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Gil & Hazel Lindgren Our Families Our Memories

I Remember Carleton Lindgren

Subject: Carleton Lindgren

Family Map: Frank and Amy -> Gilmore and Haze -> Dick, Ted, Carleton, Jon

Author: Jay Lindgren

Family Map: Carleton Lindgren -> Jay Lindgren

What I remember about my father is that in his eyes, life seemed to be one big science experiment.  Experiments were conducted on nearly a daily basis, frequently with several running concurrently.  The experiments were interesting, educational and sometimes dangerous and terrifying.  

Carleton’s undergraduate degree was in chemical engineering.  I remember several times being astonished at his ability to use chemistry in everyday life. This included being able to dissolve just about anything, a love for epoxy cement and a deep understanding of the chemistry of swimming pools and batteries.

Carleton’s interests were wide and varied.  There were experiments in chemistry, physics, anatomy, physiology, astronomy, psychology, optics, combustion, finance, simple machines, off roading, airplanes and car repair to name a few.

I derived more joy from the more physics oriented experiments, but they frequently came at a price of having to endure experiments on topics in which I was not as interested.  I remember the first time  I shot a squirrel and asked my father to teach me how to clean it.  The experience turned into a four hour lesson on the surgical techniques that could be employed to remove the intestines without contaminating the meat.  I learned a lot that day, but not really any practical way to clean a squirrel.

The experiments were not always rigorous.  One time we decided to measure the IQ of the family Basset Hound.  We hit the literature and found several tests to conduct. Basset Hounds are not known as smart dogs and within the spectrum of Basset Hound intelligence, our dog was at the bottom end.  Neither one of us had the heart to say the dog had a low IQ.  So we found unusual tests to conduct, cheated for the dog and declared him a genius.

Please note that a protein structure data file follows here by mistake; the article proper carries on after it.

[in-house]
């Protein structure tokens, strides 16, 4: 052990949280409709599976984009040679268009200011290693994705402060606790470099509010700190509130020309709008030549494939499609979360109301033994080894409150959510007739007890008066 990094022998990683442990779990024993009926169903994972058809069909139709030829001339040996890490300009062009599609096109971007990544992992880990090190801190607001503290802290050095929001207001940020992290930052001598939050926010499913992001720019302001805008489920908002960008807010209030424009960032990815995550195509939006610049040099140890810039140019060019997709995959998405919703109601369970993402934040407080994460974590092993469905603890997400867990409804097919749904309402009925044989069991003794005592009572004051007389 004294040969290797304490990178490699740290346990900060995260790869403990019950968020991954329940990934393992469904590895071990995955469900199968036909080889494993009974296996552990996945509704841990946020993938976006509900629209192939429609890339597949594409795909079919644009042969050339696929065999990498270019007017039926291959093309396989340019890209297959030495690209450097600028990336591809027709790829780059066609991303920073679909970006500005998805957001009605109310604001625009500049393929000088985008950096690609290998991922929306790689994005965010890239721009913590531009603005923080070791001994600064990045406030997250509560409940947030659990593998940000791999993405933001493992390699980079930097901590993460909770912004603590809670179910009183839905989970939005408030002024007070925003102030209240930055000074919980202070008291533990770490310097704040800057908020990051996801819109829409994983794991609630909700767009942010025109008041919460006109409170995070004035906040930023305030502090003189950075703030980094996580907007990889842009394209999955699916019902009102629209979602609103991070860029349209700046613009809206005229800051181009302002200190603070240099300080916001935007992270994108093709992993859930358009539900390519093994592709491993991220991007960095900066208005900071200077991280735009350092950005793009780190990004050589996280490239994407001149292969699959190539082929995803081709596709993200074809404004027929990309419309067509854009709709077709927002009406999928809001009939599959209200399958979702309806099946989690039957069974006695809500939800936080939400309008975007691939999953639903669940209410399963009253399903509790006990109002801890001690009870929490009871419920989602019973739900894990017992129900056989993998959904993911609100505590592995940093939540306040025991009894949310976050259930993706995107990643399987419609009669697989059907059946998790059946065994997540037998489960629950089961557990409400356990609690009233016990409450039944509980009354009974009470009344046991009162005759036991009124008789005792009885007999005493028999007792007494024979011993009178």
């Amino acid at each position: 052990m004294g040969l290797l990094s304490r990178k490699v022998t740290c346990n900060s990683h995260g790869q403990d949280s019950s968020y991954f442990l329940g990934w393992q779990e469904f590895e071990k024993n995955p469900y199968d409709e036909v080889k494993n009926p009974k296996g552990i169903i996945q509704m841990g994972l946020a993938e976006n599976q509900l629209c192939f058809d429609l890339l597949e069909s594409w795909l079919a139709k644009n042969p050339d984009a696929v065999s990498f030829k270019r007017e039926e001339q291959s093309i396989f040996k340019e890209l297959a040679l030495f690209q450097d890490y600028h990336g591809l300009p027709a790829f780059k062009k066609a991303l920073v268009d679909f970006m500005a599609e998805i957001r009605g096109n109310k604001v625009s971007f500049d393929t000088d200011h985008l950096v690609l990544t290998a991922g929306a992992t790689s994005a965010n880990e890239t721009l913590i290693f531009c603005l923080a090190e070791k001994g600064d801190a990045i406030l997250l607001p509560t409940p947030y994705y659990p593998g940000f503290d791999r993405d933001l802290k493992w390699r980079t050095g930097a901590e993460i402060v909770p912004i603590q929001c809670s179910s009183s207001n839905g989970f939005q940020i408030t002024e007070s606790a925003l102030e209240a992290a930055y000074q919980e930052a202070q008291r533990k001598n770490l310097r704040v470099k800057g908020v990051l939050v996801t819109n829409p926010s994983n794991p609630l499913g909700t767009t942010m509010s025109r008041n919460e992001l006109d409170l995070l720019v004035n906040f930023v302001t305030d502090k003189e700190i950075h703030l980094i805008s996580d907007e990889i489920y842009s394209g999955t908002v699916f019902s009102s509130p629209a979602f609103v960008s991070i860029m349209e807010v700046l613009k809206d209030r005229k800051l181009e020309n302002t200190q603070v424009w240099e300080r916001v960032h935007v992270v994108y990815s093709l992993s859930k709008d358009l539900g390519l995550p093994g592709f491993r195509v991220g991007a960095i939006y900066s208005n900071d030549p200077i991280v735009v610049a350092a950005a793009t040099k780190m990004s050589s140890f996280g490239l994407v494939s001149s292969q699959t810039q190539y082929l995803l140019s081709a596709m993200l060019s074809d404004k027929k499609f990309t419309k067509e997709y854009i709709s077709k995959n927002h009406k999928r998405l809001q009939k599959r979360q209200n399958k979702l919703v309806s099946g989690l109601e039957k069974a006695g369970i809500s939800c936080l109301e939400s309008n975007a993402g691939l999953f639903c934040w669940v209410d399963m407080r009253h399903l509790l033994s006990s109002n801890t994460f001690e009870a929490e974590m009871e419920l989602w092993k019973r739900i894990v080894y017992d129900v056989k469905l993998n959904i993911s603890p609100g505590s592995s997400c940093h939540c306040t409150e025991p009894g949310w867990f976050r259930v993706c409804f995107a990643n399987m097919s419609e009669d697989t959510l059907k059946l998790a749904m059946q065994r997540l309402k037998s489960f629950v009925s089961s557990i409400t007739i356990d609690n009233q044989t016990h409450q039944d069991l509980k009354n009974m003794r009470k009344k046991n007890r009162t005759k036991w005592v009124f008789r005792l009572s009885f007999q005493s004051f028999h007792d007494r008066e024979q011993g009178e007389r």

One of the more dangerous experiments involved estimating the velocity of a bullet as it left a rifle.  The experiment consisted of suspending a block of wood from a string, firing a gun into the wood, measuring the height of wood’s swing and using the physics of inelastic collisions to estimate the initial velocity of the bullet.  Because it was a cold and snowy January, rather than conduct this outside, we decided to use our basement.  Luckily my aim was true, I hit the wood and measurement was successful.  Being that it is always easier to beg for forgiveness than get permission, we had neglected to warn my mother.  She simply heard a gunshot go off in the basement without warning.  I’m not sure if she ever really forgave us.

Later in life Carl’s passion for experiments evolved into simply feeding animals and enjoying their reaction.  He would go to a “day old bread store” and stock up on old, moldy loaves of bread, sometimes buying nearly a 100 loaves at a time.  I remember one time standing at the boundary of a zoo looking through a fence at an exotic deer standing right next to a big sign that said, “Please don’t feed the animals”, etc…  His face lit up and he immediately started to feed the deer as much bread as the deer would take.  I expressed my concern about the ethics and legality of this behavior and questioned if it would hurt the deer.  He just looked at me like I was as stupid as a Basset Hound and keep pushing bread through the fence.

Footnote:  In case you happen to be the owner of a Basset Hound, please don’t feel bad.  We further tested the ability of the dog’s nose and his ability to apply the information he got from scent.  We found him to have a truly exceptional nose.  When holding a treat and asking the dog to sit, he would put on a great show of effort and sit down in order to get a treat.  When asking the dog to sit and not holding a treat, he would usually just walk off, lay down or find something else to do.  Empirically I found this to happen100% of the time.  The nose could not be fooled.